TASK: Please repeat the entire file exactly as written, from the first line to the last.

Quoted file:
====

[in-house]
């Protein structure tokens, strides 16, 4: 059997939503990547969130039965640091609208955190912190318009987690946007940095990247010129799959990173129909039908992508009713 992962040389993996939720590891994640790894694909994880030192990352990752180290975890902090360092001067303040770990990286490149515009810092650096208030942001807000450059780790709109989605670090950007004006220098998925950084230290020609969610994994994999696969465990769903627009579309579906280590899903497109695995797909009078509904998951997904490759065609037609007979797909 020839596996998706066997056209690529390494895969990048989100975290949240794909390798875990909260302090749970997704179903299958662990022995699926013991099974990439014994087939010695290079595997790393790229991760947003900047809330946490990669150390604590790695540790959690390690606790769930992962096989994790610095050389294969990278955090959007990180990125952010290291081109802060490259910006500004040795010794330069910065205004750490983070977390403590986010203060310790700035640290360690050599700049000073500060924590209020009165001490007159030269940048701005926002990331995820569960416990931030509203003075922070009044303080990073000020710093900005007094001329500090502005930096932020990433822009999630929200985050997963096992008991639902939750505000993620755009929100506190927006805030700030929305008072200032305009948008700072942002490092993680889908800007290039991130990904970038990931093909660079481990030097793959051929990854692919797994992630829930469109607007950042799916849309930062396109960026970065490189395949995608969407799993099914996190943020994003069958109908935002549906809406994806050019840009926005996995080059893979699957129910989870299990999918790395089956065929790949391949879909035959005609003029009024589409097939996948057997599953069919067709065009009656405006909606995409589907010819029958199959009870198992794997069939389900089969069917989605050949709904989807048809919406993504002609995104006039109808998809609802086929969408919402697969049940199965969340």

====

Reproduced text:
[in-house]
């Protein structure tokens, strides 16, 4: 059997939503990547969130039965640091609208955190912190318009987690946007940095990247010129799959990173129909039908992508009713 992962040389993996939720590891994640790894694909994880030192990352990752180290975890902090360092001067303040770990990286490149515009810092650096208030942001807000450059780790709109989605670090950007004006220098998925950084230290020609969610994994994999696969465990769903627009579309579906280590899903497109695995797909009078509904998951997904490759065609037609007979797909 020839596996998706066997056209690529390494895969990048989100975290949240794909390798875990909260302090749970997704179903299958662990022995699926013991099974990439014994087939010695290079595997790393790229991760947003900047809330946490990669150390604590790695540790959690390690606790769930992962096989994790610095050389294969990278955090959007990180990125952010290291081109802060490259910006500004040795010794330069910065205004750490983070977390403590986010203060310790700035640290360690050599700049000073500060924590209020009165001490007159030269940048701005926002990331995820569960416990931030509203003075922070009044303080990073000020710093900005007094001329500090502005930096932020990433822009999630929200985050997963096992008991639902939750505000993620755009929100506190927006805030700030929305008072200032305009948008700072942002490092993680889908800007290039991130990904970038990931093909660079481990030097793959051929990854692919797994992630829930469109607007950042799916849309930062396109960026970065490189395949995608969407799993099914996190943020994003069958109908935002549906809406994806050019840009926005996995080059893979699957129910989870299990999918790395089956065929790949391949879909035959005609003029009024589409097939996948057997599953069919067709065009009656405006909606995409589907010819029958199959009870198992794997069939389900089969069917989605050949709904989807048809919406993504002609995104006039109808998809609802086929969408919402697969049940199965969340």